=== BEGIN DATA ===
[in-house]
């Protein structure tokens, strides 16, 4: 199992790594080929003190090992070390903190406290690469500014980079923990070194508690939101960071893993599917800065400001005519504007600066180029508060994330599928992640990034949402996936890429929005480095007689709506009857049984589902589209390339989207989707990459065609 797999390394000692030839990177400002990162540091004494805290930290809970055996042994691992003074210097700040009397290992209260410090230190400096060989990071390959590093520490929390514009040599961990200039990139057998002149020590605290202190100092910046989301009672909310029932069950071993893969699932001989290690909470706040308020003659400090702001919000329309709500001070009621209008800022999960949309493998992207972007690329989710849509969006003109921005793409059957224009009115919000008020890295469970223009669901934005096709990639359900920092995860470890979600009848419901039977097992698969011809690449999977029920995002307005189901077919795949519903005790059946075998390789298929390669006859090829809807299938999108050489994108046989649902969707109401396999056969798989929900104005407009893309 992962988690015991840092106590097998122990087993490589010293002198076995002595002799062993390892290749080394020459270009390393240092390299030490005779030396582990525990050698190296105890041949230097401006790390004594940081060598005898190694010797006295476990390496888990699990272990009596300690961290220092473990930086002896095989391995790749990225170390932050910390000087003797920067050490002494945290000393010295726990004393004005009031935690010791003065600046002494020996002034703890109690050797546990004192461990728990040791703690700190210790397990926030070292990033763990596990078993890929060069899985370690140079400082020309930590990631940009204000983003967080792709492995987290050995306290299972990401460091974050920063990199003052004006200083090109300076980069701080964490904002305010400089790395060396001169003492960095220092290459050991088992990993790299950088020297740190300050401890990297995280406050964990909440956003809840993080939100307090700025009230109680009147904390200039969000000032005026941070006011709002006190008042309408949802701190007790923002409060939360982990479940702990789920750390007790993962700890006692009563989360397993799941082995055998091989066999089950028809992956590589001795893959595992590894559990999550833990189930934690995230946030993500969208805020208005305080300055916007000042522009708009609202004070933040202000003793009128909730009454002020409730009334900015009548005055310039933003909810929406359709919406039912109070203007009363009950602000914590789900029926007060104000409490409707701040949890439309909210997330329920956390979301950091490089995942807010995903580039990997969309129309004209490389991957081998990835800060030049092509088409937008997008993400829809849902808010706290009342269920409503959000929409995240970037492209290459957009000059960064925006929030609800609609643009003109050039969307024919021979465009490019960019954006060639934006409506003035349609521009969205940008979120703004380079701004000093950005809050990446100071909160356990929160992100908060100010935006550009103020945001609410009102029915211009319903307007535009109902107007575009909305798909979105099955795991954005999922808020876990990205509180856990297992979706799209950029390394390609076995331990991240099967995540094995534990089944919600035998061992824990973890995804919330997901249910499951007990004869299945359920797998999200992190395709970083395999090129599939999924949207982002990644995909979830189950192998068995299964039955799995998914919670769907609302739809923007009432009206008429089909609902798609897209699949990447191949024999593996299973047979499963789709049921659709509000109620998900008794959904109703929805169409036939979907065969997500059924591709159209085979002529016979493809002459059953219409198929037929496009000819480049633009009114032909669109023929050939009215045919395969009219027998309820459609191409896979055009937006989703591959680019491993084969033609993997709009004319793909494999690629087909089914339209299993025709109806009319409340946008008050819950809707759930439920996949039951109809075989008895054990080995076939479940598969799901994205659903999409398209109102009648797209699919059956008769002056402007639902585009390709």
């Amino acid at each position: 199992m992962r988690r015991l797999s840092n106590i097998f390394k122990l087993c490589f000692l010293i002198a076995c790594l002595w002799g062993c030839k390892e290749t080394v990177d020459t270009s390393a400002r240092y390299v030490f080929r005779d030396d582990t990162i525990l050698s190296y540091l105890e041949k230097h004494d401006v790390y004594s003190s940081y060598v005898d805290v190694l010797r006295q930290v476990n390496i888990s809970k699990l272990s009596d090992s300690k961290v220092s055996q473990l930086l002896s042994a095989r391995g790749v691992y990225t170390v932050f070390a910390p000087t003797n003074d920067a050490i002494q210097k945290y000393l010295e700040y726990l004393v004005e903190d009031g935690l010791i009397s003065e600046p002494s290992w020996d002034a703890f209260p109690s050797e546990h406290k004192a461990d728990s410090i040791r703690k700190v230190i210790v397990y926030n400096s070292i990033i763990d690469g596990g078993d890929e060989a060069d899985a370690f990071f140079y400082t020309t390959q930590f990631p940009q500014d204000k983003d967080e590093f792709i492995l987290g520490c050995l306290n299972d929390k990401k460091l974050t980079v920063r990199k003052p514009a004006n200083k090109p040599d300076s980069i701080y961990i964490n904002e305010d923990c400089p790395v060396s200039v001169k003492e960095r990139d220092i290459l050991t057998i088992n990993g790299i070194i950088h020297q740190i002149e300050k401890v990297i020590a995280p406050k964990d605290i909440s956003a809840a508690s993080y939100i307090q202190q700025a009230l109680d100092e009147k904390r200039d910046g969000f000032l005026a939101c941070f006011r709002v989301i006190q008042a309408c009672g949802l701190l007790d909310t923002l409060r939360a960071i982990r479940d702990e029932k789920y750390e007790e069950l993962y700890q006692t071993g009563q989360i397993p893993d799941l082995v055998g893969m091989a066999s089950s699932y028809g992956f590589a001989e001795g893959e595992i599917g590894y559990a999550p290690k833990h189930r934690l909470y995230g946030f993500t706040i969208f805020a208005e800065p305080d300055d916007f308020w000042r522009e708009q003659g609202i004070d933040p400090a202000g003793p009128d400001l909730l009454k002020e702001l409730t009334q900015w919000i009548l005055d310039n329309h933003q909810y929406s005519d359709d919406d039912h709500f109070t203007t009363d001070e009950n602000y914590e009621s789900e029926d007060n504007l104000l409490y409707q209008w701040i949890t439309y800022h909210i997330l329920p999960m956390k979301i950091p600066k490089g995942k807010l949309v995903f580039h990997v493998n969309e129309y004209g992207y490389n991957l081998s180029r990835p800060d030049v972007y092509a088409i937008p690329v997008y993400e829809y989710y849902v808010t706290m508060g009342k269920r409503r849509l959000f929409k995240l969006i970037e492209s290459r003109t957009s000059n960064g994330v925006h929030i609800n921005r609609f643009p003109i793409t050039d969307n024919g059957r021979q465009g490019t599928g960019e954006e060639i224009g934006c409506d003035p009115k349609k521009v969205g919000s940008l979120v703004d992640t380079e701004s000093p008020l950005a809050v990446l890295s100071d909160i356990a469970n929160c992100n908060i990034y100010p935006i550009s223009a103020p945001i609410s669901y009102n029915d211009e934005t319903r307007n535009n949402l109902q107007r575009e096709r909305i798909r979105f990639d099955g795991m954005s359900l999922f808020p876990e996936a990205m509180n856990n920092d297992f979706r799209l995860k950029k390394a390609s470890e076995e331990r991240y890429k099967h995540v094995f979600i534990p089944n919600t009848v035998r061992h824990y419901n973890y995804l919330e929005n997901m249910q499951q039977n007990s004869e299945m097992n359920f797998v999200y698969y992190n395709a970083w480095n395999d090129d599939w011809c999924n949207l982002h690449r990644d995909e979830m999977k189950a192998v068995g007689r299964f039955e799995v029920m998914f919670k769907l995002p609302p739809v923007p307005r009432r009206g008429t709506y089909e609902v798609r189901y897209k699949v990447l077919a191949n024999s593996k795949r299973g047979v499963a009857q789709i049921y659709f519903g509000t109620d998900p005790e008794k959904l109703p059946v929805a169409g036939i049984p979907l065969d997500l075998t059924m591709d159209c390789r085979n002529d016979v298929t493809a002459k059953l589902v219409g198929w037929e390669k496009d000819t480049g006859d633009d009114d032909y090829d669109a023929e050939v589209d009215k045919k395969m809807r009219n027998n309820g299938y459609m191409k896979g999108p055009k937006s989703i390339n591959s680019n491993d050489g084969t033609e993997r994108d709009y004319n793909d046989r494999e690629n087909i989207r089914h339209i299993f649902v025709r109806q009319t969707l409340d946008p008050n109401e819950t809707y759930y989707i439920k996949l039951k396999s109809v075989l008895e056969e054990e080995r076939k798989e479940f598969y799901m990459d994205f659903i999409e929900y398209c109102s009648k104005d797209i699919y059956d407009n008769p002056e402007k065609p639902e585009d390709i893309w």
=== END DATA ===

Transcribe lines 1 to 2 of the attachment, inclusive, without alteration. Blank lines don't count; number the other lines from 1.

[in-house]
């Protein structure tokens, strides 16, 4: 199992790594080929003190090992070390903190406290690469500014980079923990070194508690939101960071893993599917800065400001005519504007600066180029508060994330599928992640990034949402996936890429929005480095007689709506009857049984589902589209390339989207989707990459065609 797999390394000692030839990177400002990162540091004494805290930290809970055996042994691992003074210097700040009397290992209260410090230190400096060989990071390959590093520490929390514009040599961990200039990139057998002149020590605290202190100092910046989301009672909310029932069950071993893969699932001989290690909470706040308020003659400090702001919000329309709500001070009621209008800022999960949309493998992207972007690329989710849509969006003109921005793409059957224009009115919000008020890295469970223009669901934005096709990639359900920092995860470890979600009848419901039977097992698969011809690449999977029920995002307005189901077919795949519903005790059946075998390789298929390669006859090829809807299938999108050489994108046989649902969707109401396999056969798989929900104005407009893309 992962988690015991840092106590097998122990087993490589010293002198076995002595002799062993390892290749080394020459270009390393240092390299030490005779030396582990525990050698190296105890041949230097401006790390004594940081060598005898190694010797006295476990390496888990699990272990009596300690961290220092473990930086002896095989391995790749990225170390932050910390000087003797920067050490002494945290000393010295726990004393004005009031935690010791003065600046002494020996002034703890109690050797546990004192461990728990040791703690700190210790397990926030070292990033763990596990078993890929060069899985370690140079400082020309930590990631940009204000983003967080792709492995987290050995306290299972990401460091974050920063990199003052004006200083090109300076980069701080964490904002305010400089790395060396001169003492960095220092290459050991088992990993790299950088020297740190300050401890990297995280406050964990909440956003809840993080939100307090700025009230109680009147904390200039969000000032005026941070006011709002006190008042309408949802701190007790923002409060939360982990479940702990789920750390007790993962700890006692009563989360397993799941082995055998091989066999089950028809992956590589001795893959595992590894559990999550833990189930934690995230946030993500969208805020208005305080300055916007000042522009708009609202004070933040202000003793009128909730009454002020409730009334900015009548005055310039933003909810929406359709919406039912109070203007009363009950602000914590789900029926007060104000409490409707701040949890439309909210997330329920956390979301950091490089995942807010995903580039990997969309129309004209490389991957081998990835800060030049092509088409937008997008993400829809849902808010706290009342269920409503959000929409995240970037492209290459957009000059960064925006929030609800609609643009003109050039969307024919021979465009490019960019954006060639934006409506003035349609521009969205940008979120703004380079701004000093950005809050990446100071909160356990929160992100908060100010935006550009103020945001609410009102029915211009319903307007535009109902107007575009909305798909979105099955795991954005999922808020876990990205509180856990297992979706799209950029390394390609076995331990991240099967995540094995534990089944919600035998061992824990973890995804919330997901249910499951007990004869299945359920797998999200992190395709970083395999090129599939999924949207982002990644995909979830189950192998068995299964039955799995998914919670769907609302739809923007009432009206008429089909609902798609897209699949990447191949024999593996299973047979499963789709049921659709509000109620998900008794959904109703929805169409036939979907065969997500059924591709159209085979002529016979493809002459059953219409198929037929496009000819480049633009009114032909669109023929050939009215045919395969009219027998309820459609191409896979055009937006989703591959680019491993084969033609993997709009004319793909494999690629087909089914339209299993025709109806009319409340946008008050819950809707759930439920996949039951109809075989008895054990080995076939479940598969799901994205659903999409398209109102009648797209699919059956008769002056402007639902585009390709």